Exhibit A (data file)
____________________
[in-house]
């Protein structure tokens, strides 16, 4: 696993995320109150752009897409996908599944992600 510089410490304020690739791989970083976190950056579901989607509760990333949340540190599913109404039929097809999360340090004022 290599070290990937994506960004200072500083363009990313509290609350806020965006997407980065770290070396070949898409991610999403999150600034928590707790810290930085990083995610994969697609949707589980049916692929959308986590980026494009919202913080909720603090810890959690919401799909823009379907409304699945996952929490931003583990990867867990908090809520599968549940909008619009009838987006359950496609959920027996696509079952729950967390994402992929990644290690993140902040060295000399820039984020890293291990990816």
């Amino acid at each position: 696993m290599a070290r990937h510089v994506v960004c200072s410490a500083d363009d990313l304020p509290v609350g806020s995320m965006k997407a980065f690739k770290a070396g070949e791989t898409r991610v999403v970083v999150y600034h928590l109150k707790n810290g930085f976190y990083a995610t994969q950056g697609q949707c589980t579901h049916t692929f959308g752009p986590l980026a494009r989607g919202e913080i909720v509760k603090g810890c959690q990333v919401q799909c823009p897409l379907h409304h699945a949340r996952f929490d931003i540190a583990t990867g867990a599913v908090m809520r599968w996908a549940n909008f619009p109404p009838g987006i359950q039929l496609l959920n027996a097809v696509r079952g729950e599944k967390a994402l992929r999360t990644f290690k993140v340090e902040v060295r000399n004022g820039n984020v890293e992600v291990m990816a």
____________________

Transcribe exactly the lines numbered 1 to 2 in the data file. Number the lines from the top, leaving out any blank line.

[in-house]
């Protein structure tokens, strides 16, 4: 696993995320109150752009897409996908599944992600 510089410490304020690739791989970083976190950056579901989607509760990333949340540190599913109404039929097809999360340090004022 290599070290990937994506960004200072500083363009990313509290609350806020965006997407980065770290070396070949898409991610999403999150600034928590707790810290930085990083995610994969697609949707589980049916692929959308986590980026494009919202913080909720603090810890959690919401799909823009379907409304699945996952929490931003583990990867867990908090809520599968549940909008619009009838987006359950496609959920027996696509079952729950967390994402992929990644290690993140902040060295000399820039984020890293291990990816």